On 2 February 2017, Public Health England will relaunch the national “Act FAST” stroke campaign, working closely with the Stroke Association. The campaign aims to raise awareness of the symptoms of stroke and to encourage people who recognise any single one of the symptoms of stroke, in themselves or others, to call 999 immediately.
Running from until 31 March 2017 the campaign includes TV, radio, social media and outdoor advertising and is supported by PR.

The F.A.S.T. (Face, Arms, Speech, Time) acronym has featured in the advertising for a number of years and is a simple test to help people identify the most common signs of a stroke, and to emphasise the importance of acting quickly by calling 999. F.A.S.T. teaches people what to look out for in themselves and in others:

  • Face – has their face fallen on one side? Can they smile?
  • Arms – can they raise both arms and keep them there?
  • Speech – is their speech slurred?
  • Time to call 999

There are some of other symptoms that people should be aware of as these may occasionally be due to stroke. These include:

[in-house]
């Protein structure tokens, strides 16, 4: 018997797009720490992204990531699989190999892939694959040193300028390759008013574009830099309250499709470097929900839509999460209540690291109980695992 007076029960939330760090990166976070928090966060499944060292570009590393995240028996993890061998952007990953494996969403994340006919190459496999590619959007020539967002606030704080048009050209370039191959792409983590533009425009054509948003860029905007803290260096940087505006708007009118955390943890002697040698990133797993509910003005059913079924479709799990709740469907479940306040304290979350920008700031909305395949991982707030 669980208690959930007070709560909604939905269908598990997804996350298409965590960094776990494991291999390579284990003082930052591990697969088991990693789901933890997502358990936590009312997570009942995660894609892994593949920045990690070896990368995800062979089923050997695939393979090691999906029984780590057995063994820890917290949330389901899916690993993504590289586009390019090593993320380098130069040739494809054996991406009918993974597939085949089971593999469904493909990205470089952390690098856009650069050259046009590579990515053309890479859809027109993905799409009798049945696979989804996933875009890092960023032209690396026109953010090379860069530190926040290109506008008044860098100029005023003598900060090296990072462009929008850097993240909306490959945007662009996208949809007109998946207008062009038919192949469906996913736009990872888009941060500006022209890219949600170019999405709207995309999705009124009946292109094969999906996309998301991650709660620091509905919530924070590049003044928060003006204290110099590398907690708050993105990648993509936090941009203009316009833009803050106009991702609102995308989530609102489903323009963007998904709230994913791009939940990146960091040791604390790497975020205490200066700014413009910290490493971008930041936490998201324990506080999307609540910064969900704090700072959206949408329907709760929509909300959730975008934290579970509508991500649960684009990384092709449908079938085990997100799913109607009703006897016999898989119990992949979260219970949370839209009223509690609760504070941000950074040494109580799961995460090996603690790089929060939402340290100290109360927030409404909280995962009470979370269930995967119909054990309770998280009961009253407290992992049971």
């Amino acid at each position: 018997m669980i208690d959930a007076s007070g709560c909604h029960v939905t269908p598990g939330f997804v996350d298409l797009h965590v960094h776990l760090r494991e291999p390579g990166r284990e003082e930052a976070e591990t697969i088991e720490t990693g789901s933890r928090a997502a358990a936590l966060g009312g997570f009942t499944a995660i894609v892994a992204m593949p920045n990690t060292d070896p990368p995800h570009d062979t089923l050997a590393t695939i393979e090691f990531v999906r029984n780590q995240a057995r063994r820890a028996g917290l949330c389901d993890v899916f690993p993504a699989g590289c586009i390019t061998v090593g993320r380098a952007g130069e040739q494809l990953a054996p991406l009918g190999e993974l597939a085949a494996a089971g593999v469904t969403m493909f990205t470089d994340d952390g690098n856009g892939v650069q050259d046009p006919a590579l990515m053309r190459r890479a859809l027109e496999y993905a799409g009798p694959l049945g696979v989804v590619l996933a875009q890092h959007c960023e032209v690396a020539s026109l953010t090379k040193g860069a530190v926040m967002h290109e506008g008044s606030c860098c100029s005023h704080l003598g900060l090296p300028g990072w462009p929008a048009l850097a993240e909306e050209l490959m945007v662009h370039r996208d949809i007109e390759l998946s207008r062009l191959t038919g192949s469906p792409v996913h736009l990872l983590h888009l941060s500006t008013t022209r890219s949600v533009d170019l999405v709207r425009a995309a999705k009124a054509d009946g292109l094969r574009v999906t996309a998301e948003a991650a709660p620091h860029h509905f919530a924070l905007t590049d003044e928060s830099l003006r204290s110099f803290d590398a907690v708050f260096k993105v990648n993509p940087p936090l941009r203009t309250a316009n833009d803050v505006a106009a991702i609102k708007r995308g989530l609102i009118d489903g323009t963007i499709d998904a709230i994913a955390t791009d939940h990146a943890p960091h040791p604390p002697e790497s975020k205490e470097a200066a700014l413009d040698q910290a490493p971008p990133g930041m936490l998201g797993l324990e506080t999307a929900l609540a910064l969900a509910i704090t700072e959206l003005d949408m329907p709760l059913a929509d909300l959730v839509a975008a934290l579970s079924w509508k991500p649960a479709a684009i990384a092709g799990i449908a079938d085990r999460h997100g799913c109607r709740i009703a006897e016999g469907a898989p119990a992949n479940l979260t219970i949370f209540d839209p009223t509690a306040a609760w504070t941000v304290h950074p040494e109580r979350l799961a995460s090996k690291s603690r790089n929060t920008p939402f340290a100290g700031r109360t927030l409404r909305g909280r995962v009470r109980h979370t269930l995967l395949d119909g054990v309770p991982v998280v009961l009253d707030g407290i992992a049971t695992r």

• Sudden loss of vision or blurred vision in one or both eyes
  • Sudden weakness or numbness on one side of the body
  • Sudden memory loss or confusion
  • Sudden dizziness, unsteadiness or a sudden fall, especially with any of the other symptoms

Acting F.A.S.T. as soon as stroke symptoms present themselves can not only save lives but potentially limit long-term effects.

A stroke is a ‘brain attack’, caused by a disturbance in the blood supply to the brain. It’s a medical emergency that requires immediate attention. So recognising the signs of stroke and calling 999 for an ambulance is crucial.

Approximately 110,000 people have a stroke each year in England. It is the third largest cause of death, and the largest cause of complex disability; over half of all stroke survivors are left with a disability.

The sooner somebody who is having a stroke gets urgent medical attention, the better their chances of a good recovery.

One of the main objectives of the campaign is get people who witness somebody showing stroke symptoms to overcome any initial reluctance to call. They are being asked to ‘Make the Call’ and dial 999.

Act FAST. Make the Call. Dial 999.

Visit our campaign page for more information.